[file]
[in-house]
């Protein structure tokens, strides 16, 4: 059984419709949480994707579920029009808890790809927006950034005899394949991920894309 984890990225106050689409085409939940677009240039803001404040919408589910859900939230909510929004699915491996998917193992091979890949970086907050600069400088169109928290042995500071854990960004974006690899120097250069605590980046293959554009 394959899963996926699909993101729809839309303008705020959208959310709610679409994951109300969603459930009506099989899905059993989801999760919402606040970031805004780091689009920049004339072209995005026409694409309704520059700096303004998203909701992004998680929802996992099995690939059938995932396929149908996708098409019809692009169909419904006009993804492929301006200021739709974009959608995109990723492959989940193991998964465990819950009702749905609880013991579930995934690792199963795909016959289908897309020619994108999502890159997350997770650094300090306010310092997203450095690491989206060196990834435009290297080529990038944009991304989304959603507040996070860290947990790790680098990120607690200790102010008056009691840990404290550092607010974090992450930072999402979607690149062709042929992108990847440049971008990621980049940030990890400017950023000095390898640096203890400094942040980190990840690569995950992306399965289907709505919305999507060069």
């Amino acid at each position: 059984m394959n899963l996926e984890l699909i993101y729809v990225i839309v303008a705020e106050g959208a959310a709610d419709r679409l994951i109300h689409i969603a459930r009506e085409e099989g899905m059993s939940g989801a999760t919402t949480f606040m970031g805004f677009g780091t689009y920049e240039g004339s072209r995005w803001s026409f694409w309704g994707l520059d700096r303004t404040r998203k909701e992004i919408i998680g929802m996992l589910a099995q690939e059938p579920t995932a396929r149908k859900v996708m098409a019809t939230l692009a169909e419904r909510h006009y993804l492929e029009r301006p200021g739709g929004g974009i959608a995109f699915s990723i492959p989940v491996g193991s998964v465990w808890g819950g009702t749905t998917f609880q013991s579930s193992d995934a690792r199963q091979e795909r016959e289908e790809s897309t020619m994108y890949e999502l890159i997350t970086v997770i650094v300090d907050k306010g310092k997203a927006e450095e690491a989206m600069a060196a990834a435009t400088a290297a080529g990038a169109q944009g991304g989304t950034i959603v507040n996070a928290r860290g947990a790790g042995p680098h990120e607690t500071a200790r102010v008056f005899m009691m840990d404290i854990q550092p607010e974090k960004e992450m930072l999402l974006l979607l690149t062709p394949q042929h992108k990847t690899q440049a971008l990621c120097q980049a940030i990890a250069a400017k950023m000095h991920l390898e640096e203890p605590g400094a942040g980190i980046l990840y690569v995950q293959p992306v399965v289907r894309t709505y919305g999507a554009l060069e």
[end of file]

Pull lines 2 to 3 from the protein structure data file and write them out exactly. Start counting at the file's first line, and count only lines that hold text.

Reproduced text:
């Protein structure tokens, strides 16, 4: 059984419709949480994707579920029009808890790809927006950034005899394949991920894309 984890990225106050689409085409939940677009240039803001404040919408589910859900939230909510929004699915491996998917193992091979890949970086907050600069400088169109928290042995500071854990960004974006690899120097250069605590980046293959554009 394959899963996926699909993101729809839309303008705020959208959310709610679409994951109300969603459930009506099989899905059993989801999760919402606040970031805004780091689009920049004339072209995005026409694409309704520059700096303004998203909701992004998680929802996992099995690939059938995932396929149908996708098409019809692009169909419904006009993804492929301006200021739709974009959608995109990723492959989940193991998964465990819950009702749905609880013991579930995934690792199963795909016959289908897309020619994108999502890159997350997770650094300090306010310092997203450095690491989206060196990834435009290297080529990038944009991304989304959603507040996070860290947990790790680098990120607690200790102010008056009691840990404290550092607010974090992450930072999402979607690149062709042929992108990847440049971008990621980049940030990890400017950023000095390898640096203890400094942040980190990840690569995950992306399965289907709505919305999507060069």
């Amino acid at each position: 059984m394959n899963l996926e984890l699909i993101y729809v990225i839309v303008a705020e106050g959208a959310a709610d419709r679409l994951i109300h689409i969603a459930r009506e085409e099989g899905m059993s939940g989801a999760t919402t949480f606040m970031g805004f677009g780091t689009y920049e240039g004339s072209r995005w803001s026409f694409w309704g994707l520059d700096r303004t404040r998203k909701e992004i919408i998680g929802m996992l589910a099995q690939e059938p579920t995932a396929r149908k859900v996708m098409a019809t939230l692009a169909e419904r909510h006009y993804l492929e029009r301006p200021g739709g929004g974009i959608a995109f699915s990723i492959p989940v491996g193991s998964v465990w808890g819950g009702t749905t998917f609880q013991s579930s193992d995934a690792r199963q091979e795909r016959e289908e790809s897309t020619m994108y890949e999502l890159i997350t970086v997770i650094v300090d907050k306010g310092k997203a927006e450095e690491a989206m600069a060196a990834a435009t400088a290297a080529g990038a169109q944009g991304g989304t950034i959603v507040n996070a928290r860290g947990a790790g042995p680098h990120e607690t500071a200790r102010v008056f005899m009691m840990d404290i854990q550092p607010e974090k960004e992450m930072l999402l974006l979607l690149t062709p394949q042929h992108k990847t690899q440049a971008l990621c120097q980049a940030i990890a250069a400017k950023m000095h991920l390898e640096e203890p605590g400094a942040g980190i980046l990840y690569v995950q293959p992306v399965v289907r894309t709505y919305g999507a554009l060069e």